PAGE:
Children’s services in Stirling are provided by Children & Families staff who work closely with our colleagues across the Council, the public sector and voluntary sector.  We want Stirling to be a nurturing, respectful and ambitious place for all children and young people, their families and communities across Stirling.

We aim to provide services in a way that:
  • Best safeguards support and promote the wellbeing of children;
  • Ensures that any action to meet the needs of children and young people is taken at the earliest appropriate time and that, where appropriate, action is taken to prevent needs arising;
  • Are most integrated from the point of view of those who receive services, and;
  • Constitutes the best use of available resources.

Our approach to the management of service quality and performance is captured in the various strategic plans, which also support our contribution to national outcomes.  Performance reports are submitted to the Scottish Government and published nationally. Locally this information is reported via Stirling Council’s committee structure and collaborative groups such as the Child Protection Committee, Alcohol & Drug Partnership, and Stirling Gender-Based Violence Partnership. Chief Executives and senior leaders of Stirling Council, Police Scotland and NHS Forth Valley oversee the quality of service provision via the Chief Officer’s Group (Public Protection) that scrutinizes reports on performance and ensures that improvement action is taken when required.


Key performance information for looked after children and child protection is reported nationally with the latest information being published on March 2019. 

For Looked After Children, the statistics show that on 31st July 2018 Stirling had 236 looked after children which is a rate of 1.3% of all children aged between 0 and 17.  During the previous year, 61 children entered the system and 68 ceased to be looked after.  The rate compares favourably with the overall Scottish rate, which is 1.4%.

Child protection statistics, as at 31st July 2018, have shown that 56 young people were on the Child Protection Register.  There has been a net increase of 9 young people on the register over the year with 88 registered and 79 de-registered.  The number of young people who are on the Child Protection Register is monitored on an ongoing basis throughout the year to ensure that registrations are appropriate.  It should be noted that the circumstances which lead to registration are unique to each young person, therefore, it is not possible to draw direct conclusions from an overall increase or decrease.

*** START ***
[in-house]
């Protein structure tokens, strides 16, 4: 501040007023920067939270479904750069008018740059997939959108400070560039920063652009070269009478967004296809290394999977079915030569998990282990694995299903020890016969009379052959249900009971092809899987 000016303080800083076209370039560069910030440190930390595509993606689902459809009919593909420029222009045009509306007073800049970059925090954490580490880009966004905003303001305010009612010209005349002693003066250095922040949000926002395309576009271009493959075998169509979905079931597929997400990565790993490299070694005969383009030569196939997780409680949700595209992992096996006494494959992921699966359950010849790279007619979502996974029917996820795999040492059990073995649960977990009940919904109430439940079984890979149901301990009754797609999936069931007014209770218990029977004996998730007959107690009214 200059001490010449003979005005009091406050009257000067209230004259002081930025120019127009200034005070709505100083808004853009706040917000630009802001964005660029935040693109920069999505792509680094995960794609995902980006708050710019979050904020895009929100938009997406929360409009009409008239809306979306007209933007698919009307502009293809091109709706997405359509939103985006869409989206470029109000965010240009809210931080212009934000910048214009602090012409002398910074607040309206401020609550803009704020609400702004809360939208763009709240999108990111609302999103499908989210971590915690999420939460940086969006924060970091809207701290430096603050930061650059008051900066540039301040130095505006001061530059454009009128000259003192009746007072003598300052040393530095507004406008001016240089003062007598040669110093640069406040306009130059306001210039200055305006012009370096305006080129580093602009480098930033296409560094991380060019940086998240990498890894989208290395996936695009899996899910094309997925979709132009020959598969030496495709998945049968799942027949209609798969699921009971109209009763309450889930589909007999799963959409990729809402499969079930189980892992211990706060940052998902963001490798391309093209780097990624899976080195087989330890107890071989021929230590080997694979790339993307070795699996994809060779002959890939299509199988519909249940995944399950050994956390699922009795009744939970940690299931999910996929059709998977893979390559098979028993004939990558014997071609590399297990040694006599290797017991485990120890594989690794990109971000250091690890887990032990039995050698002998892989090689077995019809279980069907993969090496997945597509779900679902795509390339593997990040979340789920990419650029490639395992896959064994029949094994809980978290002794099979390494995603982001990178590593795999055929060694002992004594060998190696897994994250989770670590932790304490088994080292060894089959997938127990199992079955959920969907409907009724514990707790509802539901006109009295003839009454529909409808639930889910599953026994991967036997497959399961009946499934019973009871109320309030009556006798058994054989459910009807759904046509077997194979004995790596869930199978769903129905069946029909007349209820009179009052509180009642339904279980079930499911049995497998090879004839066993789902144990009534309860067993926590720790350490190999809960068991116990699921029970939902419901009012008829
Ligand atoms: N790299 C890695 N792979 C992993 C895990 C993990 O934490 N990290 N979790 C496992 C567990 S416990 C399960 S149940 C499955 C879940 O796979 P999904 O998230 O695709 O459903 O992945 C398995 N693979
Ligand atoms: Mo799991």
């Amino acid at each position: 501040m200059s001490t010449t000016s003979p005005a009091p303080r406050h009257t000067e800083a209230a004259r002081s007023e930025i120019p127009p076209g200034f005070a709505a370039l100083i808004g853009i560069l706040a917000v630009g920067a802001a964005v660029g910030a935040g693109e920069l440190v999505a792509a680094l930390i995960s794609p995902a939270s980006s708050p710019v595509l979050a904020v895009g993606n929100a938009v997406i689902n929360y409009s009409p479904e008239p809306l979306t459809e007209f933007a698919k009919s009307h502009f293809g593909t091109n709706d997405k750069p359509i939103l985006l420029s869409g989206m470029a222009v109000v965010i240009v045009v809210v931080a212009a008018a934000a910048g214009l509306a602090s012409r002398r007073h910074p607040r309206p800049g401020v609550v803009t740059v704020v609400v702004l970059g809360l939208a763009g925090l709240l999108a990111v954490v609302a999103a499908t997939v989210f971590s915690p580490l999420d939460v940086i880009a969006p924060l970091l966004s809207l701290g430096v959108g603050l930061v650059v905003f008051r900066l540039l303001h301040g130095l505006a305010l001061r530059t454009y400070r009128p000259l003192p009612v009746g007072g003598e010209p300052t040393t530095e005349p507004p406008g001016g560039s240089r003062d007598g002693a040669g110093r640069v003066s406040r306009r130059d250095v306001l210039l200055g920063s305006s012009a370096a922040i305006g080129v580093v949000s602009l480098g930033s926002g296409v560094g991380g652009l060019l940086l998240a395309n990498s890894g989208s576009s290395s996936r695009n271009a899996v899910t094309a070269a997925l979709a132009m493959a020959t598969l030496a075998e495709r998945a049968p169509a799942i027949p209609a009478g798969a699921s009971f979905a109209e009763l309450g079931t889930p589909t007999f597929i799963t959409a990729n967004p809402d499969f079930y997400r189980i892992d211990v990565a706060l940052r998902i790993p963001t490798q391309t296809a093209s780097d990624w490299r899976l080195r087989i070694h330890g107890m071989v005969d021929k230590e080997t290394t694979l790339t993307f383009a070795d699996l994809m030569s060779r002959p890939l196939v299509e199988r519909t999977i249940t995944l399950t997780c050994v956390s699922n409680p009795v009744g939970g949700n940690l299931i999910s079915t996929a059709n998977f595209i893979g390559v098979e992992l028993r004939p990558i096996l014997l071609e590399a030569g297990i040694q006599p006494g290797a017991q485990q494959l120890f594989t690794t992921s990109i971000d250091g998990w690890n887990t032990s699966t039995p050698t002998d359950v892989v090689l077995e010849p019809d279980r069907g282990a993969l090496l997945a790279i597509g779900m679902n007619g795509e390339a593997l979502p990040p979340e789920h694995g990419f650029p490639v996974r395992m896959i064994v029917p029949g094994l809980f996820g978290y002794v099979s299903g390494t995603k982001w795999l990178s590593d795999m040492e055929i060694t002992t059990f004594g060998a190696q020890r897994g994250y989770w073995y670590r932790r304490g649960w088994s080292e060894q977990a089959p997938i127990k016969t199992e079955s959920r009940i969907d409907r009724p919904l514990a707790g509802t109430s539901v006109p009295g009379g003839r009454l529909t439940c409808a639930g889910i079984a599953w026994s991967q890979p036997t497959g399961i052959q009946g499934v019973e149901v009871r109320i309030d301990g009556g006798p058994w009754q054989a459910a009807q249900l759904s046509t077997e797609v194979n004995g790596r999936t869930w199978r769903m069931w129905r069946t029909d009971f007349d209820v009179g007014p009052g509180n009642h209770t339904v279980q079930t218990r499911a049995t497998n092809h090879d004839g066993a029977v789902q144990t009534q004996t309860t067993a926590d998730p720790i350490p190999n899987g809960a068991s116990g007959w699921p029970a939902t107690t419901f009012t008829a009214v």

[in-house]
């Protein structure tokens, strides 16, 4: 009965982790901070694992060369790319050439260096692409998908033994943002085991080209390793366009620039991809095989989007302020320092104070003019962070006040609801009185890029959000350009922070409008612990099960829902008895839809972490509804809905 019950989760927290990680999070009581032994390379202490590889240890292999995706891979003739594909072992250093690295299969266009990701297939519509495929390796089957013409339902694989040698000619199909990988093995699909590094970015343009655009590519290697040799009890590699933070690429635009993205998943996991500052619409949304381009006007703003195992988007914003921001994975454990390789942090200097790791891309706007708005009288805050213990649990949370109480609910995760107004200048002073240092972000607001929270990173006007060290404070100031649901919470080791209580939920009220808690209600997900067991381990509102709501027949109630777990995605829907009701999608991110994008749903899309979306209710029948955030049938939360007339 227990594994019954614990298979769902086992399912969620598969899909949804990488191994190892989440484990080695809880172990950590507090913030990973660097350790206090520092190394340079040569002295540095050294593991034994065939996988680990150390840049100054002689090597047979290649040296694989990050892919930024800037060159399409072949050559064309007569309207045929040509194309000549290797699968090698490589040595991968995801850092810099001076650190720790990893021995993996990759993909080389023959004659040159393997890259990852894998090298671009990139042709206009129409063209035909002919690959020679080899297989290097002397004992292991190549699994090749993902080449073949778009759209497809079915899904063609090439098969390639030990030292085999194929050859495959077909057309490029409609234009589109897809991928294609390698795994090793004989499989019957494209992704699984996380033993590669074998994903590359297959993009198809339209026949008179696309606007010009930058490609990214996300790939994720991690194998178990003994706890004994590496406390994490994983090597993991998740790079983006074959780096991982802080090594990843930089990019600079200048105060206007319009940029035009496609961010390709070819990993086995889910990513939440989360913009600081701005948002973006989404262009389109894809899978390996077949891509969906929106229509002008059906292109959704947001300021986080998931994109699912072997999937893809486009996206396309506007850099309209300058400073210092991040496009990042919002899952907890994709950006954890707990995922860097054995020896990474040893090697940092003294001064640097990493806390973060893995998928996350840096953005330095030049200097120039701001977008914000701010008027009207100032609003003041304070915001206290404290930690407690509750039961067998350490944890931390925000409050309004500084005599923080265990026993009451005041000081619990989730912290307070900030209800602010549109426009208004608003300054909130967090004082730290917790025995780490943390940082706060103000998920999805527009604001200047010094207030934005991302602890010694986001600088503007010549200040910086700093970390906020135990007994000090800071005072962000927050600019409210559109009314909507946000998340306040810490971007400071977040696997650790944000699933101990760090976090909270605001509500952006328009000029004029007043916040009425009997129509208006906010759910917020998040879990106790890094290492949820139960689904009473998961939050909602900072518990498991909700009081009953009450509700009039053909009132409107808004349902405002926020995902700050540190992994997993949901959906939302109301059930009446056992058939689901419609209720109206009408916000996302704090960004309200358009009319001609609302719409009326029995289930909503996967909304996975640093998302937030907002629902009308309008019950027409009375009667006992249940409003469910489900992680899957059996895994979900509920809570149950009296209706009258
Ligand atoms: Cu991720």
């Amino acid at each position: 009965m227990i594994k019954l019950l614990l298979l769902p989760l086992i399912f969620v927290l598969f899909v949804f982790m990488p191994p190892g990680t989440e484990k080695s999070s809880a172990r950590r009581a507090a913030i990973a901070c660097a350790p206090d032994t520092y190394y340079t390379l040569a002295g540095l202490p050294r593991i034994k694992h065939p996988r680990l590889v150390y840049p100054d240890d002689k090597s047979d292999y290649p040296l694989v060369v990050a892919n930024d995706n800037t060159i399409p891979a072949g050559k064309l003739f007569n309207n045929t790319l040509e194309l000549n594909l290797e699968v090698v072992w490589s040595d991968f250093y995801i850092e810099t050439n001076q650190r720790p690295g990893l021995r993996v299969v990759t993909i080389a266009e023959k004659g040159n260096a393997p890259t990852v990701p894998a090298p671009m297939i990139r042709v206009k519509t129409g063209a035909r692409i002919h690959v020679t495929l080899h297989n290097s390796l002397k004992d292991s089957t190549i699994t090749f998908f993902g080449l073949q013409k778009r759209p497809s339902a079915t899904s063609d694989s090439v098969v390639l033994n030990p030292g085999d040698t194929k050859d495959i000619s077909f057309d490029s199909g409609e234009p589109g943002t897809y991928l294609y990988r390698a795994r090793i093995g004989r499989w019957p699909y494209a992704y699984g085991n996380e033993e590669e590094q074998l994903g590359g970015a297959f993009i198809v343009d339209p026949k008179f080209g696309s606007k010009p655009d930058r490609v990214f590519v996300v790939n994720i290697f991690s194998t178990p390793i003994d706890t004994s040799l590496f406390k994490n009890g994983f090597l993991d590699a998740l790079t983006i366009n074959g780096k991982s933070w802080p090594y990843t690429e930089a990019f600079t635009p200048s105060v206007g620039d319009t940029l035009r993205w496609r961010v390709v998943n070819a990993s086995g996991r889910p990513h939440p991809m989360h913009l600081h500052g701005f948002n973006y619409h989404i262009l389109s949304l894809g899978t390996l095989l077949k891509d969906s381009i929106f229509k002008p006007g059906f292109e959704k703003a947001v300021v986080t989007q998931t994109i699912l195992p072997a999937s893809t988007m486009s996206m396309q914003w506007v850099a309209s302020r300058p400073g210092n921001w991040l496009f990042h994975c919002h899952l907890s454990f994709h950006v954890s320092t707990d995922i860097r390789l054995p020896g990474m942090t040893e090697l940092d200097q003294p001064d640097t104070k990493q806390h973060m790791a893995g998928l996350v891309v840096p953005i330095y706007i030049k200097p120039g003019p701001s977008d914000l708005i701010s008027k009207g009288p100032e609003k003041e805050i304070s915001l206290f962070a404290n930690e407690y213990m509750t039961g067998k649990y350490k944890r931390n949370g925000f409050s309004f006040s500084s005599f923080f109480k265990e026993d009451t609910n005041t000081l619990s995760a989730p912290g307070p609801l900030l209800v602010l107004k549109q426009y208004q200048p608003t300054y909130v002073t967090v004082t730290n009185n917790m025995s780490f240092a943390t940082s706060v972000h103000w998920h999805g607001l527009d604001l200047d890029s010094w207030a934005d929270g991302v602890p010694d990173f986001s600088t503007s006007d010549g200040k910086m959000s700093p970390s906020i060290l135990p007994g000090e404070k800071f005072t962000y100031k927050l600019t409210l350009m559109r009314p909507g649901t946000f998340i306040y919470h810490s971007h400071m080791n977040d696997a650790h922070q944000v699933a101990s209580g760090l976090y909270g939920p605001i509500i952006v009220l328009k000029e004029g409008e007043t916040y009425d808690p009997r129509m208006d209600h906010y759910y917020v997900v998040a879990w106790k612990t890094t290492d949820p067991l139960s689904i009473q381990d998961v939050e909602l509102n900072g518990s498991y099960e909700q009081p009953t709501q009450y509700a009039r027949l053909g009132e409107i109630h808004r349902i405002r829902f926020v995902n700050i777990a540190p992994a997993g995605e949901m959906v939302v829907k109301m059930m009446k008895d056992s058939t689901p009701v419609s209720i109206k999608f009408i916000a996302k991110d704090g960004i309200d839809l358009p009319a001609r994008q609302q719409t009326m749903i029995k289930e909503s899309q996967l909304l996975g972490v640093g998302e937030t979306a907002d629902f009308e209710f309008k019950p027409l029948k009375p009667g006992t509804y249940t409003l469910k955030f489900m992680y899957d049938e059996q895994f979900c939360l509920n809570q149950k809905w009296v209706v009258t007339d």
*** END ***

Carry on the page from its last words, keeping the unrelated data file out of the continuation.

The Scottish Children’s Reporter Administration also publishes statistical information in relation to the work of the Children’s Reporters and Children’s Hearings.  The rate of referrals per 1,000 for Stirling in 2017/18 was 11.8, which is lower than the national rate of 14.4.  This shows the continuation of a long-term reduction in referrals to the reporter over the last 10 years.  The rate of children’s hearing held in Stirling for 2017/18 was 34.2, which is slightly lower than the national rate of 35.5. 

The rate of young people who are subject to Compulsory Supervision Orders has increased to 11.3 in comparison to 10.4 two years ago.  This increase has been due to the number of young people who have been supported to return home from residential placements.  As part of service transformation plans, it is anticipated that more young people will return from residential placements, more will exit the statutory care system, and others will be supported not to enter the statutory care system.  The outcome of this work will be that the rate of young people who are subject to Compulsory Supervision Orders will reduce.

Continuous Improvement

Our approach to continuous improvement is defined by our service improvement and transformation activities that are captured within our strategic and service plans.  These outline the approaches that we are taking and the outcomes we are seeking to achieve for children, young people and their families.  This is considered from the perspective of the work that we lead on and that the improvements that we are implementing with colleagues from across the Council and partner agencies.  Progress against these strategic aims is captured through our robust performance management reporting and in the various annual reports that we publish.

Audit and inspection make a significant contribution to our continuous improvement of service quality and performance helping to inform our transformation and service improvement activities.  A programme of internal audits is undertaken in conjunction with colleagues from the Council’s Governance team.  Our services are also inspected and audited externally by the Care Inspectorate and Education Scotland who have well-established approaches that are published publically.

Public Involvement

Engagement with service users and other stakeholders is crucial in allowing us to understand the needs of our children, young people and their families more fully.  This provides important insight into how services can be improved and inform our service improvement and transformation plans.

The public engagement is undertaken in a wide range of forums including:
  • Champions Board for Young People with Care Experience
  • Foster Carers Consultative Committee
  • Foster Carers Support
  • Parent Reference Group for Children with Additional Support Needs
  • Children with Disabilities Parents Group
  • Stirling Inclusion Ambassadors
  • Youth Forum
  • Mental Health Champions
  • Young Carers Forum
  • Support Group for Mentors for Young People with Care Experience
  • Brucefield Care Home Young People and Staff Group
  • Alcohol & Drug Partnership – Recovery Groups

Last updated: Thursday, February 25, 2021 5:34 PM